“From day one, the community has been empowered and encouraged to commercialise their Ape IP, and almost immediately, we started seeing Apes show up on hot sauces, food trucks, in music videos and more. Decentralisation of IP is a powerful tool for community building,” said Yuga Labs.
Yuga Labs has been one of the biggest beneficiaries of last year’s surge of interest in NFTs.
The group raised $450mn in a funding round led by Andreessen Horowitz, which valued it at $4bn at the beginning of this year. Meanwhile, in April, it generated $300mn by selling NFT “deeds” for up to 55,000 plots of virtual land in the “Otherside”, its upcoming metaverse game.
The Otherside land collection remains one of the most traded on the NFT marketplace OpenSea, but the average price for a deed in the Otherside has almost halved to around $3,300.
Associated projects bearing Yuga images have allowed the brand to spread, as well as several celebrities, including Snoop Dogg, Justin Bieber and Madonna, posting their cartoon apes on social media.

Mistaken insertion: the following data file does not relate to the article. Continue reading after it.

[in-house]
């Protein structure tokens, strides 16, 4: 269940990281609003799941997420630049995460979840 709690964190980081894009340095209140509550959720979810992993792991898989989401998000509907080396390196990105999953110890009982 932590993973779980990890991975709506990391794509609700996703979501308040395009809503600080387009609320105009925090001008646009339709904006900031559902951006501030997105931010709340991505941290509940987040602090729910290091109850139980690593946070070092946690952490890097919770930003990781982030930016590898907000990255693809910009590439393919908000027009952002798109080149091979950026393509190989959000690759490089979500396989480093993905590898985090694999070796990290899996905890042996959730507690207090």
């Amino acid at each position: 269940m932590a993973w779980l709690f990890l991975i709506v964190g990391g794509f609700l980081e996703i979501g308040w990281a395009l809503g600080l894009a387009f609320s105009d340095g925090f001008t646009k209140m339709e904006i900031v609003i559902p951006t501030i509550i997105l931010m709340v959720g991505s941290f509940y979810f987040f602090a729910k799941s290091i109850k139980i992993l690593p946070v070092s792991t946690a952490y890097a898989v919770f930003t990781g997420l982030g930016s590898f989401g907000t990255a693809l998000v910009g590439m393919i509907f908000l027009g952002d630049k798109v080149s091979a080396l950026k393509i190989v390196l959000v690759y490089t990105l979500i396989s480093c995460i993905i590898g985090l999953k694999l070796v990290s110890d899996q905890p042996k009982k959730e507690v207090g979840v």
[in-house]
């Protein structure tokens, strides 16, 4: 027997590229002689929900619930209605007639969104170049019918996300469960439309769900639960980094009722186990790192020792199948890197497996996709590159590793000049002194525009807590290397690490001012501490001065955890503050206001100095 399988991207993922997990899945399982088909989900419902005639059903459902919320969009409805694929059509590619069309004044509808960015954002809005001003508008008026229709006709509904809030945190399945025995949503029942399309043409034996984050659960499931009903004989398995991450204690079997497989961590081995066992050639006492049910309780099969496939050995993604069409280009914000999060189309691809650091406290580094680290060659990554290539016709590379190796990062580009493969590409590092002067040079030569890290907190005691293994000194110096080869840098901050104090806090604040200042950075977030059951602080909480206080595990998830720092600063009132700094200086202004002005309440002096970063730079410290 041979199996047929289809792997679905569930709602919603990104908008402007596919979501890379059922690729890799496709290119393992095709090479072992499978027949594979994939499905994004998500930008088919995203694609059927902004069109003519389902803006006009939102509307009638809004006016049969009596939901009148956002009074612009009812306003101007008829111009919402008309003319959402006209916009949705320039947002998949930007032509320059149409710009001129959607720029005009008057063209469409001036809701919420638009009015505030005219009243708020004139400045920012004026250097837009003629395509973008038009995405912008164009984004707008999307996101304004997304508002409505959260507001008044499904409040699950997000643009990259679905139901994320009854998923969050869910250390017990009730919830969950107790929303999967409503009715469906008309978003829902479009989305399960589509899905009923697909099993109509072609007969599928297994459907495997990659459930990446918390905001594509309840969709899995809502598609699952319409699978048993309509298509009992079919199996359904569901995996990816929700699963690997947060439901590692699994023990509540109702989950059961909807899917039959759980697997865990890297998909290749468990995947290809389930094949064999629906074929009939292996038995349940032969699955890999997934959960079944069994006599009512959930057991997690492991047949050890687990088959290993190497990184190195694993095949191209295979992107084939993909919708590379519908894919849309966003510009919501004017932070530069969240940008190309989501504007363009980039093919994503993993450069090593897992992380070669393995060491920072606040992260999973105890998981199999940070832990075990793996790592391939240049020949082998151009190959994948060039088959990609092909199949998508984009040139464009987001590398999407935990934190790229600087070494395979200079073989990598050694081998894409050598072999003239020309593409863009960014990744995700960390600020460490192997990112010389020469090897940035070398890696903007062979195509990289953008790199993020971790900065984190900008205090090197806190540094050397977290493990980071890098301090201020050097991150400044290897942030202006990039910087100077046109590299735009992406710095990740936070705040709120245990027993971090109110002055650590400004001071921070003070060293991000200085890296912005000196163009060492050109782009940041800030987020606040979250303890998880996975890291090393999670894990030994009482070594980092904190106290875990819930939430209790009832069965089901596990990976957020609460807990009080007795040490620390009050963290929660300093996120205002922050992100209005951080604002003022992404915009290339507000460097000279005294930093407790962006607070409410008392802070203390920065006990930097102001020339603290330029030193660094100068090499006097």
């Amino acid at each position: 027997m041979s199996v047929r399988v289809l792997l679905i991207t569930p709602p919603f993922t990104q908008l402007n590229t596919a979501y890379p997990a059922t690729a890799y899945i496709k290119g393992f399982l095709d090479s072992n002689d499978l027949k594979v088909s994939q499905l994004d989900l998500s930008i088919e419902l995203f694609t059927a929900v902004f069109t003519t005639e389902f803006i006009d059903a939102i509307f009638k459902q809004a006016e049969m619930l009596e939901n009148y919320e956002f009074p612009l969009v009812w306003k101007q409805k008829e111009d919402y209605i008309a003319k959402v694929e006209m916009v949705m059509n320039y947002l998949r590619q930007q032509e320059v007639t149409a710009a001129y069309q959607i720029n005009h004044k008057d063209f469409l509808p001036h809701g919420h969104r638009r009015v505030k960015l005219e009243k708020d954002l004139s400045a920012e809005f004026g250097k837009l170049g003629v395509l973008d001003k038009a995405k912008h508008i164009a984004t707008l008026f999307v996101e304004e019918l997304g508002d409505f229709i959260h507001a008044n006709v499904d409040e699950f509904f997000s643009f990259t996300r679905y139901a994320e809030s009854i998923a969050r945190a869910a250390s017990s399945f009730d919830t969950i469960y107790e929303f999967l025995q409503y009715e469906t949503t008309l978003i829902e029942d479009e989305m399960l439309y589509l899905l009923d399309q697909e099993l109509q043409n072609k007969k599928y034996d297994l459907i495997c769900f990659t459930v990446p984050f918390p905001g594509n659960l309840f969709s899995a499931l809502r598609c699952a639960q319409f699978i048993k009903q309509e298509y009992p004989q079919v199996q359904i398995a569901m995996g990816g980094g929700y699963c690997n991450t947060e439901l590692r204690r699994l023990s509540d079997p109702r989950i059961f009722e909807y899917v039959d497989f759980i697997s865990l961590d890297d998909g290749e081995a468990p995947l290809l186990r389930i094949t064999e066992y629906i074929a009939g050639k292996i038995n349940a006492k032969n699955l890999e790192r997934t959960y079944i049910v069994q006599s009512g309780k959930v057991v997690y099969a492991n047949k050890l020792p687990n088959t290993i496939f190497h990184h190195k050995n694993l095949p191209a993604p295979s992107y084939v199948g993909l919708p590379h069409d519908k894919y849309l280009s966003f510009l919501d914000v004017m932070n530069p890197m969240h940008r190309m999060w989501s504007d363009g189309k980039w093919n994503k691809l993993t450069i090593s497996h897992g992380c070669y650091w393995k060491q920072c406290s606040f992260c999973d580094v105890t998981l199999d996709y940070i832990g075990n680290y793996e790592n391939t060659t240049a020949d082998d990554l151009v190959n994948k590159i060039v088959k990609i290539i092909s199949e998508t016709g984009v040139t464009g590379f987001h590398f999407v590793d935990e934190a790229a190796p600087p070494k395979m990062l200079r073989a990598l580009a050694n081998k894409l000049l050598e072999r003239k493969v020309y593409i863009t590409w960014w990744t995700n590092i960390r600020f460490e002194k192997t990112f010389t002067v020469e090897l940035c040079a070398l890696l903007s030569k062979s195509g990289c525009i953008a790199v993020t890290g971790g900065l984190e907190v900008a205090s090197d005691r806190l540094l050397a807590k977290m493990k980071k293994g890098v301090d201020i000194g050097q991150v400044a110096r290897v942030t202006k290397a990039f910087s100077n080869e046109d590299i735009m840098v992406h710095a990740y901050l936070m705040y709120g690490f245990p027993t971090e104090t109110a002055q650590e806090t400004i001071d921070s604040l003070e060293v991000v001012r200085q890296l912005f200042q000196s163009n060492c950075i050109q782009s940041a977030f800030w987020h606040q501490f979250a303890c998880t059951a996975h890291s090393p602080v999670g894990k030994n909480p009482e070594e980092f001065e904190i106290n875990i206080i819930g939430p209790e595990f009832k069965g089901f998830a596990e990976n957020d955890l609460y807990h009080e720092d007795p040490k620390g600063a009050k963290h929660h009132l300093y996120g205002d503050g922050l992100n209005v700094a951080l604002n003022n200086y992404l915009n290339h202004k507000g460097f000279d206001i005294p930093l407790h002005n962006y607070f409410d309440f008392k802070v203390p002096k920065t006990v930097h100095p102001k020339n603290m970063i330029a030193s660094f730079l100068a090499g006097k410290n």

Yuga is facing a class-action lawsuit accusing the start-up of partnering with celebrities to “artificially inflate and distort prices” of the NFTs. Yuga Labs has denied any wrongdoing.
However, with trust for crypto faltering and NFT values plummeting, some analysts are sceptical that the brands will be able to catch on in the real world.
“Once there has been a disconnect between the valuation and the product, they can never become a Disney-type brand,” said Claire Enders.